Cai Xiang (1012-1067), courtesy name Junmo, was born in Xinghua (now Xianyou, Fujian). Jinshi in the eighth year of Tiansheng (1030), he served in the central government of the Song Dynasty as a Collector, Zhijianyuan, Zhishiguan, Zhizhigao, Longtuge Zhibao, Privy Council Zhibao, Hanlin Bachelor, Third Secretary, Duanming He held the title of bachelor and other positions in the palace, and served as the transfer envoy to Fujian Road (today's Fuzhou City, Fujian Province), knowing the affairs of Quanzhou, Fuzhou, Kaifeng (today's Kaifeng City, Henan Province) and Hangzhou. After his death, he was given the posthumous title of "Zhonghui" by the Minister of Rites. Cai Xiang was loyal, honest, trustworthy, and knowledgeable. In the history of calligraphy, when it comes to calligraphy in the Song Dynasty, there are four great calligraphers: Su, Huang, Mi, and Cai. They are considered to be typical representatives of the calligraphy style of the Song Dynasty. Among the "Four Song Schools", the first three refer to Su Shi (Dongpo), Huang Tingjian (Fu Weng) and Mi Fu (Xiangyang Manshi). Among the four families in the Song Dynasty, Cai Xiang should be ahead of Su, Huang and Mi in age. From the perspective of calligraphy style, Su Wu is plump and plump; Huang Tingjian is vertical and horizontal; Mi Fu is handsome and bold. They have their own style of calligraphy. Su, Huang and Mi are all good at running cursive and regular script, but they like to write regular regular script. , or Cai Xiang. Cai Xiang's calligraphy is vigorous, dignified, simple and graceful, and is self-contained. Unrolling the scroll of Cai Xiang's calligraphy, I suddenly felt a spring breeze blowing on my face, full of beauty and elegance.

  Cai Xiang's calligraphy was highly praised by his contemporaries during his lifetime, and he enjoyed a high reputation. The people who most highly praised his calligraphy skills were Su Dongpo and Ouyang Xiu. Su Dongpo pointed out in "Dongpo's Inscriptions and Postscripts": "Ducai Junmo has high talent, profound knowledge, good mind and hand, and endless transformations, so he is the best in this dynasty. However, running script is the best, followed by small regular script, and then cursive script... ... He also tasted his intentions and said that he has the power of flying dragons and dancing phoenixes. Those who know him will not think it too much." Ouyang Xiu's evaluation of Cai Xiang's calligraphy was beyond praise. Ouyang Xiu said: "After Su Zimei's death, he realized that his calligraphy Zhongjue. In recent years, Junmo has been alone in the world, but he has been humble and refused to lead an alliance." ("Ouyang Wenzhonggong Collection") Huang Tingjian also said: "Su Zimei and Cai Junmo are both heroes of calligraphy." ("Valley Collection") Northern Song Dynasty scientist Shen Kuo, in In "Mengxi Bi Tan", he commented on Cai Xiang's cursive script: "Using loose brush to make cursive script, it is called loose grass, or flying grass. The methods are all born in Feibai and have their own family. The ancient charm of Zhang Xu Huaisu has the potential to change. , yet indulgent and full of ancient meaning.”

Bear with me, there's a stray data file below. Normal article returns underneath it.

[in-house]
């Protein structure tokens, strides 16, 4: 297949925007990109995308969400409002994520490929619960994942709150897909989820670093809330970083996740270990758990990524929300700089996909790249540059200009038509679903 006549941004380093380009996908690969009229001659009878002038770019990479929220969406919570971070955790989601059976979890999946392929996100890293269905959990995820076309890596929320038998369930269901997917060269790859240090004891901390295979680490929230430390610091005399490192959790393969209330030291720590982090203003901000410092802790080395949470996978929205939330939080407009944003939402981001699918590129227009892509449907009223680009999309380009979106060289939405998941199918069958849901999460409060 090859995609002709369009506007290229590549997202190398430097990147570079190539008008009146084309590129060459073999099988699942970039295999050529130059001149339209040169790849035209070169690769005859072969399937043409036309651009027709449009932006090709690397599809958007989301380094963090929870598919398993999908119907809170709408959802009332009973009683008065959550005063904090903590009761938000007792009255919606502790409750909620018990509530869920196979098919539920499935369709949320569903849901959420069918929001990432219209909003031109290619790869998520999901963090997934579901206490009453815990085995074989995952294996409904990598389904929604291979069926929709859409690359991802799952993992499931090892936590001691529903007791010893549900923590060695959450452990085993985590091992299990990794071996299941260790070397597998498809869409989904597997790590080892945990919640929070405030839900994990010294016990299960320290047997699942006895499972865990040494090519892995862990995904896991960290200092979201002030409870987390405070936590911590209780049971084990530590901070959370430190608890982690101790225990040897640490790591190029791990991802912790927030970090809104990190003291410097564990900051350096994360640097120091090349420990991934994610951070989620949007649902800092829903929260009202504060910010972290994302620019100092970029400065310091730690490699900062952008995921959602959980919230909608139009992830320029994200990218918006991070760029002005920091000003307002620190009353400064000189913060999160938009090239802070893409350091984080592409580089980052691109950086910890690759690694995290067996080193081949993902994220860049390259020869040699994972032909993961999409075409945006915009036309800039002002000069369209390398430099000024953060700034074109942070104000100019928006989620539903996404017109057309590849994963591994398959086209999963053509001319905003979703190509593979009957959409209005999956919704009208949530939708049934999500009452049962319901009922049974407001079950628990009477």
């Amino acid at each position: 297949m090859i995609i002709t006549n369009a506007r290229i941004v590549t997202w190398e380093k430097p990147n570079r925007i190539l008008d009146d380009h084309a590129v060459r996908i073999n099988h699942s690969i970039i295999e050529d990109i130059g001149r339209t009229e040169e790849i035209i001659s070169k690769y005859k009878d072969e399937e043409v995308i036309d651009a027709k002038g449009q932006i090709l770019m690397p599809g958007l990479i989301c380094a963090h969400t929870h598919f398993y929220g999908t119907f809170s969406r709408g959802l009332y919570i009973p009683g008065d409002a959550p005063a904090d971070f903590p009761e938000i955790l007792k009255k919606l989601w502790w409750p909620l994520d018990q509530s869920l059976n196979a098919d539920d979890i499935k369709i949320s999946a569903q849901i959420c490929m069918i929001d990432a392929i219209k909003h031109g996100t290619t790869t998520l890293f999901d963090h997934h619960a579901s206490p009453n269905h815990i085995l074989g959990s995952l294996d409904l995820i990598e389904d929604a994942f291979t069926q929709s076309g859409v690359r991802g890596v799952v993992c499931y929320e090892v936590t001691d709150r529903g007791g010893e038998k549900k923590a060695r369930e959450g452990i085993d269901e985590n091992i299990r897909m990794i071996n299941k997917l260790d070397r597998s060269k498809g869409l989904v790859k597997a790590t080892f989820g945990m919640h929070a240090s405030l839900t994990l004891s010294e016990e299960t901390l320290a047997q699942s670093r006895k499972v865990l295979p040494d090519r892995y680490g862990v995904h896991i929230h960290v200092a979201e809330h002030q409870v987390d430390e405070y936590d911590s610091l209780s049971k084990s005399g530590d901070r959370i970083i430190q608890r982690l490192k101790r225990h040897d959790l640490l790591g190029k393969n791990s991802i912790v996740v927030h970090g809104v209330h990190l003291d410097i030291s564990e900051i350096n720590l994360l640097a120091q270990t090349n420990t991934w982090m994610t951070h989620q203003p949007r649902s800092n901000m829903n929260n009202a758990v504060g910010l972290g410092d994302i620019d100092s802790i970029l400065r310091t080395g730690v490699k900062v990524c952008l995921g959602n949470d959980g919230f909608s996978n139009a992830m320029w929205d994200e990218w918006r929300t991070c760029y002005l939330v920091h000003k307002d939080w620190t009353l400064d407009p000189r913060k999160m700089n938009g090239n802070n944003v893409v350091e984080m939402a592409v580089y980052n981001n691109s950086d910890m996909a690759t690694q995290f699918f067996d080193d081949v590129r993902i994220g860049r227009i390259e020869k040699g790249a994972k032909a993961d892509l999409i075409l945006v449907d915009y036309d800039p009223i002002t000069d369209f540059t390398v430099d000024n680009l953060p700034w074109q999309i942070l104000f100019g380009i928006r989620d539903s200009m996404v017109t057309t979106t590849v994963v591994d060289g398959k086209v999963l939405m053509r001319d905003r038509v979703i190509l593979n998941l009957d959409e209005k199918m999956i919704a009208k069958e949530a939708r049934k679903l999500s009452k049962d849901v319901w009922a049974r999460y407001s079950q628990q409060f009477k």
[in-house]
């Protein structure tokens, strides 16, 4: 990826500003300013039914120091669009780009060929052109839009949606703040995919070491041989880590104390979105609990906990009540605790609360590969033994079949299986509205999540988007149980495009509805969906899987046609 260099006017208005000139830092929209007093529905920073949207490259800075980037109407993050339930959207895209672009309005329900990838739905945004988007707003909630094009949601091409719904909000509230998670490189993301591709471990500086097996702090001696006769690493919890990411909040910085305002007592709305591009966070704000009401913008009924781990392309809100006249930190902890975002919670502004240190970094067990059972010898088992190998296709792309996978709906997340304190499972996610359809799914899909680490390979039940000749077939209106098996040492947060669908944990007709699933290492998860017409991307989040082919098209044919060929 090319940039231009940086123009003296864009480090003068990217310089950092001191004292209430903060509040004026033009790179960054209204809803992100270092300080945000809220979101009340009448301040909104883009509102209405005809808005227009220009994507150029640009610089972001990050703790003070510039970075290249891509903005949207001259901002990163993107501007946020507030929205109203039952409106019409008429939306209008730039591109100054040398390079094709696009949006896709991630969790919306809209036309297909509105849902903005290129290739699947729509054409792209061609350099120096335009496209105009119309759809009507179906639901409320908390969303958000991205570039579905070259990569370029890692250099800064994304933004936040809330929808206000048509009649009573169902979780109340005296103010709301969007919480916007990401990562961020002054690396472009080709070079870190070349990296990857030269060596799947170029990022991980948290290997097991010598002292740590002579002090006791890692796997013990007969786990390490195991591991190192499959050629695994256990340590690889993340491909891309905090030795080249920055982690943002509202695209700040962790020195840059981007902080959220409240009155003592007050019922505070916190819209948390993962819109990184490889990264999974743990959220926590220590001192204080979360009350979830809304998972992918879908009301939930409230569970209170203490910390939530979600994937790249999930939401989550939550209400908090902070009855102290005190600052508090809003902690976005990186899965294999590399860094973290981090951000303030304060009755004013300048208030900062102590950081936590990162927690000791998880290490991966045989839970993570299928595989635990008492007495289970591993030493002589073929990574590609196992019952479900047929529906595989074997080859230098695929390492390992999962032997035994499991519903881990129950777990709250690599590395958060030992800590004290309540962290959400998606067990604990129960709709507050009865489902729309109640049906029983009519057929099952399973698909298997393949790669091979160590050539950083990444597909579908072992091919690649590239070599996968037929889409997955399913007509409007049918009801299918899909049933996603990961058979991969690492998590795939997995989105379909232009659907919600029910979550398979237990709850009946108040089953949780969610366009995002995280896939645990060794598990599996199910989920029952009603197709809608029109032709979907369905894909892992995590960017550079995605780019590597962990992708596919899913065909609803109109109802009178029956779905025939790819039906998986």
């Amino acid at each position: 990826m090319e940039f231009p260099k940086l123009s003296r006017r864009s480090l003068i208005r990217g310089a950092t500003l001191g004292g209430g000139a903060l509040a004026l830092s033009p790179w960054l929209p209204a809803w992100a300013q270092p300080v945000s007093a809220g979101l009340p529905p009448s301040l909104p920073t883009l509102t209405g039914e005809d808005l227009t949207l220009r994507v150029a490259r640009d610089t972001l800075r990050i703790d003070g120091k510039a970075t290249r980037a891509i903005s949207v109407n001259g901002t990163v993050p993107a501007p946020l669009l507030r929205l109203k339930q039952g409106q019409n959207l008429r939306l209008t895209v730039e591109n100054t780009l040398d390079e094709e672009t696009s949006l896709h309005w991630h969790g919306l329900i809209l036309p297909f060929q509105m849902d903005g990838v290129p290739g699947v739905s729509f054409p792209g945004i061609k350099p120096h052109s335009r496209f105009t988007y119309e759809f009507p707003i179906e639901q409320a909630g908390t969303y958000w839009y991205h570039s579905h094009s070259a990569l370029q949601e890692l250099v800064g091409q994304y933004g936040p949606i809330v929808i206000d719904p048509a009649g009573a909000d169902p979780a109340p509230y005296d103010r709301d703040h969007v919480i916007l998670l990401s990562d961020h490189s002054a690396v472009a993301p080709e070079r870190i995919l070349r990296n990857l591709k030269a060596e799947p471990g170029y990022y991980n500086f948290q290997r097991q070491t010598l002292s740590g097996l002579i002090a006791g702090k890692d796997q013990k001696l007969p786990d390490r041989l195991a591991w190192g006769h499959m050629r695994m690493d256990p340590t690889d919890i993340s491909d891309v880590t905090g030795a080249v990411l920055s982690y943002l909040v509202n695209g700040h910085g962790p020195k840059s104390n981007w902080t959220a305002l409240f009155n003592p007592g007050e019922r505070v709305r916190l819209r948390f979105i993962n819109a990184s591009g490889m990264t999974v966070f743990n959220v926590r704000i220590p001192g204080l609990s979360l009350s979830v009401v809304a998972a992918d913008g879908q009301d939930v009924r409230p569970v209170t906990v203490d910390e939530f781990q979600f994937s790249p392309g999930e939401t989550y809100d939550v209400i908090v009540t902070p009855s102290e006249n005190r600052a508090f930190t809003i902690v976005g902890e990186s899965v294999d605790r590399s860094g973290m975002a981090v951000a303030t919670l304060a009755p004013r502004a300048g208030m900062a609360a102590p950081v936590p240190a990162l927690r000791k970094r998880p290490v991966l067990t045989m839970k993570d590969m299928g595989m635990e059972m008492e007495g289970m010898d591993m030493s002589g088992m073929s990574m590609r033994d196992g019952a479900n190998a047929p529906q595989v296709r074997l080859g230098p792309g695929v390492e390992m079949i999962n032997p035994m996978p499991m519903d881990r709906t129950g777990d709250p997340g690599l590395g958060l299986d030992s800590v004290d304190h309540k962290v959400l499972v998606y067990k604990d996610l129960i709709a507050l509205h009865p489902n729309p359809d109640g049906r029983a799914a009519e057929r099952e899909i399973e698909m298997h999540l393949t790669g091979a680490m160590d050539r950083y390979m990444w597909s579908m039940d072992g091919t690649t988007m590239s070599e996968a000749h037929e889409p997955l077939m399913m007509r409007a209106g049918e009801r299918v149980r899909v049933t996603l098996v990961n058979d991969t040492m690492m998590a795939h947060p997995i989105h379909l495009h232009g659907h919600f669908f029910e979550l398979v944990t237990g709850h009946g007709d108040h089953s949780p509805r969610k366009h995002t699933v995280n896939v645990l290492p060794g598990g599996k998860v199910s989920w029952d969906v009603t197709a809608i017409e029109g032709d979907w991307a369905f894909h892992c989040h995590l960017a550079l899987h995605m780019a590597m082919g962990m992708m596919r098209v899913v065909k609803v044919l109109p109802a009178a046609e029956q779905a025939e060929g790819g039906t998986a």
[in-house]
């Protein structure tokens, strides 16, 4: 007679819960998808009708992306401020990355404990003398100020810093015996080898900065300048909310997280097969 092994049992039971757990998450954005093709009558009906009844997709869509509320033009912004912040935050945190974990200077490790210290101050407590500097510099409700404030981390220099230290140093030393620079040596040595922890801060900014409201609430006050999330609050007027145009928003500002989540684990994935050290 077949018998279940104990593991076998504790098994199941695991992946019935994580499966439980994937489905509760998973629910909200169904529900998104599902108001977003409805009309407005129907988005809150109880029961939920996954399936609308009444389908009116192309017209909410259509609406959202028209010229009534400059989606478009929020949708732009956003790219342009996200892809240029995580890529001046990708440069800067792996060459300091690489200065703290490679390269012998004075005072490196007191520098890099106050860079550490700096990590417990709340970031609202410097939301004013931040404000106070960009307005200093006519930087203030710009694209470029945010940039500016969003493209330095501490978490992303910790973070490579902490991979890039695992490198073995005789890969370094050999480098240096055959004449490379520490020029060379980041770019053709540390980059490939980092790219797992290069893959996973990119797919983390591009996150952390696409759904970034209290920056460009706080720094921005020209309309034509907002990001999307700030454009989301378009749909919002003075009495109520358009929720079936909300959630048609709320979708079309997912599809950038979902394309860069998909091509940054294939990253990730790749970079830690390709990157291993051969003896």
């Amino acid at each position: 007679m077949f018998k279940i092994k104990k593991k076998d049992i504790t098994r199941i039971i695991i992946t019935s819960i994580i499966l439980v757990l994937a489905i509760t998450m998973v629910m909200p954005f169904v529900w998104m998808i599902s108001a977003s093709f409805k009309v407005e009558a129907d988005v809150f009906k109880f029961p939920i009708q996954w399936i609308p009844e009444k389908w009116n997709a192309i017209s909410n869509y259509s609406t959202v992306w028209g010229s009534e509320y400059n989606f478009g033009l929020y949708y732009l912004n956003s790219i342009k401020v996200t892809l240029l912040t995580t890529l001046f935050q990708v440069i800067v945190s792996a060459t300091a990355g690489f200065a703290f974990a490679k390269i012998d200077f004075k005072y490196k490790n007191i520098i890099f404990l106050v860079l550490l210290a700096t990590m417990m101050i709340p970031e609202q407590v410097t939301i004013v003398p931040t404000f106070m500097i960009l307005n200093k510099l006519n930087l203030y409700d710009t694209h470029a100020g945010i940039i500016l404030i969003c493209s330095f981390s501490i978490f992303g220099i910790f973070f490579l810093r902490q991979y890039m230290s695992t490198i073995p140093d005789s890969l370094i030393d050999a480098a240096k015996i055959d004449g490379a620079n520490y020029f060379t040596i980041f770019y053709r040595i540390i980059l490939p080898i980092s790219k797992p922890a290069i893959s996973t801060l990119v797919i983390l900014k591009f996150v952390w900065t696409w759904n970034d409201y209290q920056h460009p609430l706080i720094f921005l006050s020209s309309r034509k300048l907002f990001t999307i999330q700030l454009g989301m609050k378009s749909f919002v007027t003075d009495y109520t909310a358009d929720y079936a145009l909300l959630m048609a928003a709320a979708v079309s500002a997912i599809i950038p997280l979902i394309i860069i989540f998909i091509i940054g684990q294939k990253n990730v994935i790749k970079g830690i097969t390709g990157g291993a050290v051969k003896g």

"History of Song Dynasty: Biography of Cai Xiang" said of him: "Xiang was the best in calligraphy in the world, and Renzong especially loved him." Xu Jiang's "Biography of Cai Xiang" said: "Gong is very self-respecting in calligraphy and painting, and he does not act rashly. Everyone treasures the broken chapters and incomplete manuscripts, and Renzong especially loves to call them." Zhu Changwen's "Continuation of the Book": Cai Xiang's calligraphy is very self-respecting, not taking it lightly as a book, and sharing it with others. Everyone hides it as a treasure. Renzong loved his relics...he wrote the "Queen Wencheng's Stele" written by a bachelor and wrote it in the imperial edict. Jun Moci refused to write it, saying: "This is waiting for an imperial edict. The Confucian's work is just a leisurely work. Isn't it right?" How about a skilled man working as a slave?"

  From the above three paragraphs of records, we can know that Cai Xiang's calligraphy was cherished by both the emperor and ordinary people. Because he cherished himself and did not rush to write for others, there are few handed down works. In addition, it can be seen that the trend in the calligraphy world at that time had completely turned to poetry and writing, while calligraphy and tablets were regarded as a matter of labor for a skilled man, which was disdained by scholar-bureaucrats, and even the emperor's edict could no longer influence it. This is fundamentally different from the situation before the Tang Dynasty.

  Cai Xiang is not a master who founded a sect. Generally speaking, his calligraphy still adheres to the laws of the Jin and Tang Dynasties, and his awareness of innovation is slightly lower. But he is an indispensable key figure in the development of calligraphy in the Song Dynasty. With his complete calligraphy achievements, he built a technical bridge between the laws of Jin and Tang Dynasties and the taste of Song people. Cai Xiang's ink writings handed down from generation to generation include "Poems Written by Himself", "Poems Written by Xie Ci", "Tao Sheng Tie", "Jiao Burnt Tie" and "Meng Hui Tie". His inscriptions include "Wan'an Bridge", Treasures such as "Zijintang Ji" and "Wanggui Stone" and "Guoshiyan" in regular script of Lingyuan Cave in Gushan.